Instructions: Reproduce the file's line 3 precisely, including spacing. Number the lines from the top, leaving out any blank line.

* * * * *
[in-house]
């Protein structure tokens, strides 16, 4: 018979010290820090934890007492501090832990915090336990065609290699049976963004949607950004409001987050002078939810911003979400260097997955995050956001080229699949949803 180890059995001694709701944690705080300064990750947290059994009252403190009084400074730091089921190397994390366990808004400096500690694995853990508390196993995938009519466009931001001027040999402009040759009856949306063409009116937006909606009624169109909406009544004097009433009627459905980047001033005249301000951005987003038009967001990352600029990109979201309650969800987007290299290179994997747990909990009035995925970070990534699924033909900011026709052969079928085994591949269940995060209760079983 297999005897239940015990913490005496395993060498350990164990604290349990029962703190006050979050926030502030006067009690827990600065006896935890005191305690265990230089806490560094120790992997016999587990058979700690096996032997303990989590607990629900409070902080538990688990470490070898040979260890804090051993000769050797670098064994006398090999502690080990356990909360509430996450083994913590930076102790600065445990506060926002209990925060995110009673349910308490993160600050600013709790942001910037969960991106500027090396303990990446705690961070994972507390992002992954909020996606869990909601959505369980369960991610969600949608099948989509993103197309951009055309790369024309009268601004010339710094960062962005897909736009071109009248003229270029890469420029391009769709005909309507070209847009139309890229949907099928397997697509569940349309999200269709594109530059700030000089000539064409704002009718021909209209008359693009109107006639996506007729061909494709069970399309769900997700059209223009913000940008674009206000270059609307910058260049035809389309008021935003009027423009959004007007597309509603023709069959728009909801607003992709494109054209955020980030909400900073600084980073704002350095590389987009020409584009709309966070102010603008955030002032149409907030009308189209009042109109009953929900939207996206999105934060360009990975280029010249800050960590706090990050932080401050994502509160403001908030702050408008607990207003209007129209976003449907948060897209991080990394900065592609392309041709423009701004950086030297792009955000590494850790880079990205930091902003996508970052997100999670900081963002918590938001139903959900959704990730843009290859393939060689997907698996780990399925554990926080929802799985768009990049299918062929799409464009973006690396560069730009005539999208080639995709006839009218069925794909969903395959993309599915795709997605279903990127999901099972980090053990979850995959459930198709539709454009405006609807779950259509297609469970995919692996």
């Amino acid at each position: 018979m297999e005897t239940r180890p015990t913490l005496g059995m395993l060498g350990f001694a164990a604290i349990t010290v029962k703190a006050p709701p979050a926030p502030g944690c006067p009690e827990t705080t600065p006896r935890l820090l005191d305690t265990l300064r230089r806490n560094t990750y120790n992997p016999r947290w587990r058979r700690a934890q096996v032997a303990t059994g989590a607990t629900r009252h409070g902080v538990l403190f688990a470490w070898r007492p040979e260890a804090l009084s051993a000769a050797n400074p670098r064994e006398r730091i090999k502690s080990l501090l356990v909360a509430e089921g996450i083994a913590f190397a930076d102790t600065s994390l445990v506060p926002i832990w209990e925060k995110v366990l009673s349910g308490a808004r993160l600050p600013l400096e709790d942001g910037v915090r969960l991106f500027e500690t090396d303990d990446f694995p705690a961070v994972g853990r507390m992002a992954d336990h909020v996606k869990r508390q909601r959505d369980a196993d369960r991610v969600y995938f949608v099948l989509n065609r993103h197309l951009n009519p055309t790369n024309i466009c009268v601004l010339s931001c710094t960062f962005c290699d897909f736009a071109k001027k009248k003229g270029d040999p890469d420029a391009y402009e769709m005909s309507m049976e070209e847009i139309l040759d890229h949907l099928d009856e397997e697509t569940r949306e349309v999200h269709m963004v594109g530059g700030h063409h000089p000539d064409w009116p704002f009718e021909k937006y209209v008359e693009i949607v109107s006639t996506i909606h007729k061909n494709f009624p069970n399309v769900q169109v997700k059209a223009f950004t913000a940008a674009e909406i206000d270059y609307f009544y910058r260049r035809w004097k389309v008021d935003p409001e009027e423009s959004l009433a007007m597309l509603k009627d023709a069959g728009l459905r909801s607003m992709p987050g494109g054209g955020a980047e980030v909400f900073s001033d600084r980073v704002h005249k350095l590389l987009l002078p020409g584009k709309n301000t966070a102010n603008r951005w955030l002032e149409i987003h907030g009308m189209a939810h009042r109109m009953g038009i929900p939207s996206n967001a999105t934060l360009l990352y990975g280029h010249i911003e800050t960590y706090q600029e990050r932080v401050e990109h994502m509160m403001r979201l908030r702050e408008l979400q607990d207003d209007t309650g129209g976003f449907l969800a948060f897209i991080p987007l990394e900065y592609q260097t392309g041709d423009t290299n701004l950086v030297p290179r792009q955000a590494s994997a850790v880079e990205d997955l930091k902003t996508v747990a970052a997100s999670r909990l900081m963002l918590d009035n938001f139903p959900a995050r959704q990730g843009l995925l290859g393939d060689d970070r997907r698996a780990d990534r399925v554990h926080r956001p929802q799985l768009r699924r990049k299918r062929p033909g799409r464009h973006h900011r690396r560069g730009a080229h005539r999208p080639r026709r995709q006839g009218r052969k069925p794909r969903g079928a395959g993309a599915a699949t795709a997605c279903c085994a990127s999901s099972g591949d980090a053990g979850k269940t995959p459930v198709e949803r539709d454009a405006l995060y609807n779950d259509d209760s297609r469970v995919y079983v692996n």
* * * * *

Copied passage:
């Amino acid at each position: 018979m297999e005897t239940r180890p015990t913490l005496g059995m395993l060498g350990f001694a164990a604290i349990t010290v029962k703190a006050p709701p979050a926030p502030g944690c006067p009690e827990t705080t600065p006896r935890l820090l005191d305690t265990l300064r230089r806490n560094t990750y120790n992997p016999r947290w587990r058979r700690a934890q096996v032997a303990t059994g989590a607990t629900r009252h409070g902080v538990l403190f688990a470490w070898r007492p040979e260890a804090l009084s051993a000769a050797n400074p670098r064994e006398r730091i090999k502690s080990l501090l356990v909360a509430e089921g996450i083994a913590f190397a930076d102790t600065s994390l445990v506060p926002i832990w209990e925060k995110v366990l009673s349910g308490a808004r993160l600050p600013l400096e709790d942001g910037v915090r969960l991106f500027e500690t090396d303990d990446f694995p705690a961070v994972g853990r507390m992002a992954d336990h909020v996606k869990r508390q909601r959505d369980a196993d369960r991610v969600y995938f949608v099948l989509n065609r993103h197309l951009n009519p055309t790369n024309i466009c009268v601004l010339s931001c710094t960062f962005c290699d897909f736009a071109k001027k009248k003229g270029d040999p890469d420029a391009y402009e769709m005909s309507m049976e070209e847009i139309l040759d890229h949907l099928d009856e397997e697509t569940r949306e349309v999200h269709m963004v594109g530059g700030h063409h000089p000539d064409w009116p704002f009718e021909k937006y209209v008359e693009i949607v109107s006639t996506i909606h007729k061909n494709f009624p069970n399309v769900q169109v997700k059209a223009f950004t913000a940008a674009e909406i206000d270059y609307f009544y910058r260049r035809w004097k389309v008021d935003p409001e009027e423009s959004l009433a007007m597309l509603k009627d023709a069959g728009l459905r909801s607003m992709p987050g494109g054209g955020a980047e980030v909400f900073s001033d600084r980073v704002h005249k350095l590389l987009l002078p020409g584009k709309n301000t966070a102010n603008r951005w955030l002032e149409i987003h907030g009308m189209a939810h009042r109109m009953g038009i929900p939207s996206n967001a999105t934060l360009l990352y990975g280029h010249i911003e800050t960590y706090q600029e990050r932080v401050e990109h994502m509160m403001r979201l908030r702050e408008l979400q607990d207003d209007t309650g129209g976003f449907l969800a948060f897209i991080p987007l990394e900065y592609q260097t392309g041709d423009t290299n701004l950086v030297p290179r792009q955000a590494s994997a850790v880079e990205d997955l930091k902003t996508v747990a970052a997100s999670r909990l900081m963002l918590d009035n938001f139903p959900a995050r959704q990730g843009l995925l290859g393939d060689d970070r997907r698996a780990d990534r399925v554990h926080r956001p929802q799985l768009r699924r990049k299918r062929p033909g799409r464009h973006h900011r690396r560069g730009a080229h005539r999208p080639r026709r995709q006839g009218r052969k069925p794909r969903g079928a395959g993309a599915a699949t795709a997605c279903c085994a990127s999901s099972g591949d980090a053990g979850k269940t995959p459930v198709e949803r539709d454009a405006l995060y609807n779950d259509d209760s297609r469970v995919y079983v692996n």